Month: October 2021

MaKaylee Kluesner 

Note: We said we’d do 30 stories in 30 days, and we hit that goal yesterday—but we have one more we’d like to share with you. MaKaylee’s story is a good reminder that maintaining our mental health is an ongoing process, and we can strive for resilience at any stage of that journey—even, and perhaps especially, in the midst of dark days.

Thanks for finding the courage to share your story, MaKaylee. We support you in your fight.


What is the story related to mental health, suicide, and/or resilience that you’d like to share?   

When I was 13 years old, my mother was diagnosed with Stage 4 cervical cancer. When I received the news that it was terminal and that I would lose my mother forever, I began to self-harm. At this time, I was also being sexually, physically, and emotionally abused. My mother passed away August 24, 2012, when I was just 14 years old.  

I was living in Florida at the time with my mother and maternal grandmother. My father lived in Sioux Falls, S.D. After only meeting him roughly four times in my life, I moved to South Dakota in 2013 to live with a person who was basically a stranger to me.  

I had already developed depression, and soon after my move to South Dakota, I developed anxiety enhanced with family conflict. I struggled with my mental health, went through many counselors before finding a good fit, experienced inpatient treatment through Avera Behavioral Health and Human Services Center, and came out of that feeling okay. This was 2014.  

After graduating high school in 2016, I once again was struggling with depression, anxiety, and self-harm. I attempted suicide in 2017 and in 2018. I got in touch with my family doctor and was referred to a psychiatrist. We spent two years trying multiple medications and doses. In March of 2018, I was diagnosed with borderline personality disorder. This illness has been the hardest to overcome. My psychiatrist informed me about DBT, or dialectical behavior therapy. I finally reached out to the therapist that my psychiatrist referred me to in July 2021. As I begin this journey with DBT, I still find myself struggling immensely. My most recent suicide attempt was September 19, 2021. Suicidal thoughts trouble me almost daily, but I am still resilient as ever and pick myself up every morning ready to fight these diseases that try so hard to overcome me.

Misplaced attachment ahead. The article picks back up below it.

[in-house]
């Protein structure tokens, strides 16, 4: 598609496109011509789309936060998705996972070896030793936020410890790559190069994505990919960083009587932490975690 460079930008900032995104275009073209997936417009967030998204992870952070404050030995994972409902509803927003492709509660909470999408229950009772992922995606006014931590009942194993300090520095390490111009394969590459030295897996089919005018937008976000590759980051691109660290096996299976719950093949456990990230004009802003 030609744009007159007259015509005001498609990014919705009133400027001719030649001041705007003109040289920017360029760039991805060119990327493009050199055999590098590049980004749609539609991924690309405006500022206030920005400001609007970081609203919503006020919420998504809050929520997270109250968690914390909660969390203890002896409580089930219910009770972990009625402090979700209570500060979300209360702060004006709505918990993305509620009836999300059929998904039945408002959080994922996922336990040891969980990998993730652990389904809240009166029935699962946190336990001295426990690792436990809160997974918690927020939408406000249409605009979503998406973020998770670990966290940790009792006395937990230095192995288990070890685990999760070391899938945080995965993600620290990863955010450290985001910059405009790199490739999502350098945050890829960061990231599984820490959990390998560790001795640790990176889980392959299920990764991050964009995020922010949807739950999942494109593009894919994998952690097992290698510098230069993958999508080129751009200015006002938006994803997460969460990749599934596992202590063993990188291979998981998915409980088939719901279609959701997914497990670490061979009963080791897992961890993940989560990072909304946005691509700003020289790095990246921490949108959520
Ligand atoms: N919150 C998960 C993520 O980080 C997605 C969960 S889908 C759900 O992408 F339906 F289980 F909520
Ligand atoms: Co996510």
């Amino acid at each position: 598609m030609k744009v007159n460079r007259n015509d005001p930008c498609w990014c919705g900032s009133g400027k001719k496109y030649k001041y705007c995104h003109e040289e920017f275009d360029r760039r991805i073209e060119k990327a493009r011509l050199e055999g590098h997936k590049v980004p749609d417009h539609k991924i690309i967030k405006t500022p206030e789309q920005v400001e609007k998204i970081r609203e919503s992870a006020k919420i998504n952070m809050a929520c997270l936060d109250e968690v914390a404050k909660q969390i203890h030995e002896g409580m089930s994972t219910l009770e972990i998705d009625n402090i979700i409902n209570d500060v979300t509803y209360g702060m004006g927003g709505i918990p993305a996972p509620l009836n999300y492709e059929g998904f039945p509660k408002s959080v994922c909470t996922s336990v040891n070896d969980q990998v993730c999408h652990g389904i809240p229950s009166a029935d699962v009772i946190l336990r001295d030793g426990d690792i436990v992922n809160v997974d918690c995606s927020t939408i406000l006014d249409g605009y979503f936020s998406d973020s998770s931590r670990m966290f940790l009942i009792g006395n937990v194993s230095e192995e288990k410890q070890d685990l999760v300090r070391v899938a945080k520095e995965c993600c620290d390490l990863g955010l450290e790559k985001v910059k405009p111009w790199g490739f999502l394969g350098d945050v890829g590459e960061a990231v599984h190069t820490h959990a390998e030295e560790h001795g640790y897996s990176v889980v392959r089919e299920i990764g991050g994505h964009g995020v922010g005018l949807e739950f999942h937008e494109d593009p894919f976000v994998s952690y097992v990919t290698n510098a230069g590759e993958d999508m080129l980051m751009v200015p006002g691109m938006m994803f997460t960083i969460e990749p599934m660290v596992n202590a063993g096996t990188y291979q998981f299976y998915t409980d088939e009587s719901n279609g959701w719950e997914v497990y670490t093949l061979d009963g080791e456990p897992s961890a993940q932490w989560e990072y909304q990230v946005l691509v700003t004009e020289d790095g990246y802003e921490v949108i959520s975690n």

What resources have helped you to address this challenge?  

Avera Behavioral Health was my first experience of aid. They provided resources on how to help with my self-harming behaviors, and cognitive behavioral therapy resources to help with my depression and anxiety. When that wasn’t enough, HSC was my next best help. In HSC, we had groups for everything: depression, anger, grief & loss, resiliency, and even a survivors group for those who had experienced abuse. I have also had a tremendous amount of help through American Foundation for Suicide Prevention and Sanford Psychiatry & Psychology Clinic. Being in touch with people who want to help me and fight this disease has been the greatest success for me. 


Based on your experience, how can we work to build resilience in ourselves, our loved ones, and in our communities to better face life’s challenges? 

The greatest challenge in my opinion is believing in yourself. When mental illness darkens your world, it can be hard to feel worth living and hopeful for a better future. I found my greatest strength to be resilience. Speak up to those around you so they can celebrate your successes with you. The words “I’m proud of you” and “You are so strong and courageous” go so far in helping those of us who struggle with mental illness find our resiliency. As a community, getting involved with organizations that help fight against this disease can also help those of us who struggle find HOPE. 


What is one thing related to mental health, suicide, or resilience that you wish everyone could understand? 

Not everyone’s story is the same. Mental illness is so complex. Also understanding that it is REAL, just as any physical disease, and that it’s okay to speak up about it. Too many people face these challenges in the dark because they are afraid of speaking up because of the stigma behind it. We NEED to lose the stigma.